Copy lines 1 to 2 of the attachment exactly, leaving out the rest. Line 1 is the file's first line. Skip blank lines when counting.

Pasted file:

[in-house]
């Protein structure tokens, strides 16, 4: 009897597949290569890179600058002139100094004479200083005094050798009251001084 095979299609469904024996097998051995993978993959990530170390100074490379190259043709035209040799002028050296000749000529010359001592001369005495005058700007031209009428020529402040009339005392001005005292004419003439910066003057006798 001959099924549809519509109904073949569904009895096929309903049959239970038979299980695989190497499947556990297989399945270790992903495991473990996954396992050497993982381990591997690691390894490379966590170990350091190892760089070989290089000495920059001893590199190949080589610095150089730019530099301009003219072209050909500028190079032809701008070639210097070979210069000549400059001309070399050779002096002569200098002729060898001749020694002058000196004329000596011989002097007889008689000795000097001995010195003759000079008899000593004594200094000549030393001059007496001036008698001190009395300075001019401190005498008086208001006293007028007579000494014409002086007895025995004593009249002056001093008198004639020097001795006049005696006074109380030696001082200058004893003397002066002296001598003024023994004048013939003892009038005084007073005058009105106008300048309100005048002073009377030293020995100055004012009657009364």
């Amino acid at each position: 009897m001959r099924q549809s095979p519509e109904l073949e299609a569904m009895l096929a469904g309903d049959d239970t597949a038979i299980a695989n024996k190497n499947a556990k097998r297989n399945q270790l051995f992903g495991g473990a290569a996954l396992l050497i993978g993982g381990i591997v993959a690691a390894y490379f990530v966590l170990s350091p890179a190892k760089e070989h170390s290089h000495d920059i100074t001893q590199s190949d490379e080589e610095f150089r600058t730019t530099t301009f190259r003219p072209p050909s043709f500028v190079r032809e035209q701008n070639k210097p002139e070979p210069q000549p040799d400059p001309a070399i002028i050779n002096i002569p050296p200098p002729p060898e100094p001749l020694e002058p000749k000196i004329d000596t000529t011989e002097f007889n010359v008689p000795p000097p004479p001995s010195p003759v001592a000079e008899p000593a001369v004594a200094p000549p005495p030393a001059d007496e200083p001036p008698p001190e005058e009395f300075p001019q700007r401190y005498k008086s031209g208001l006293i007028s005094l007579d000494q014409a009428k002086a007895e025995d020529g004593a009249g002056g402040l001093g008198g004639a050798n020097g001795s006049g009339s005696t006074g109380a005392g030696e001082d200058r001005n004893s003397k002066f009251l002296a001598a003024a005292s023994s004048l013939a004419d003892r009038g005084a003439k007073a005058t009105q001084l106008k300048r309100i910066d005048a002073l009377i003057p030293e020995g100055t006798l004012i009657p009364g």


[in-house]
């Protein structure tokens, strides 16, 4: 009897597949290569890179600058002139100094004479200083005094050798009251001084 095979299609469904024996097998051995993978993959990530170390100074490379190259043709035209040799002028050296000749000529010359001592001369005495005058700007031209009428020529402040009339005392001005005292004419003439910066003057006798 001959099924549809519509109904073949569904009895096929309903049959239970038979299980695989190497499947556990297989399945270790992903495991473990996954396992050497993982381990591997690691390894490379966590170990350091190892760089070989290089000495920059001893590199190949080589610095150089730019530099301009003219072209050909500028190079032809701008070639210097070979210069000549400059001309070399050779002096002569200098002729060898001749020694002058000196004329000596011989002097007889008689000795000097001995010195003759000079008899000593004594200094000549030393001059007496001036008698001190009395300075001019401190005498008086208001006293007028007579000494014409002086007895025995004593009249002056001093008198004639020097001795006049005696006074109380030696001082200058004893003397002066002296001598003024023994004048013939003892009038005084007073005058009105106008300048309100005048002073009377030293020995100055004012009657009364």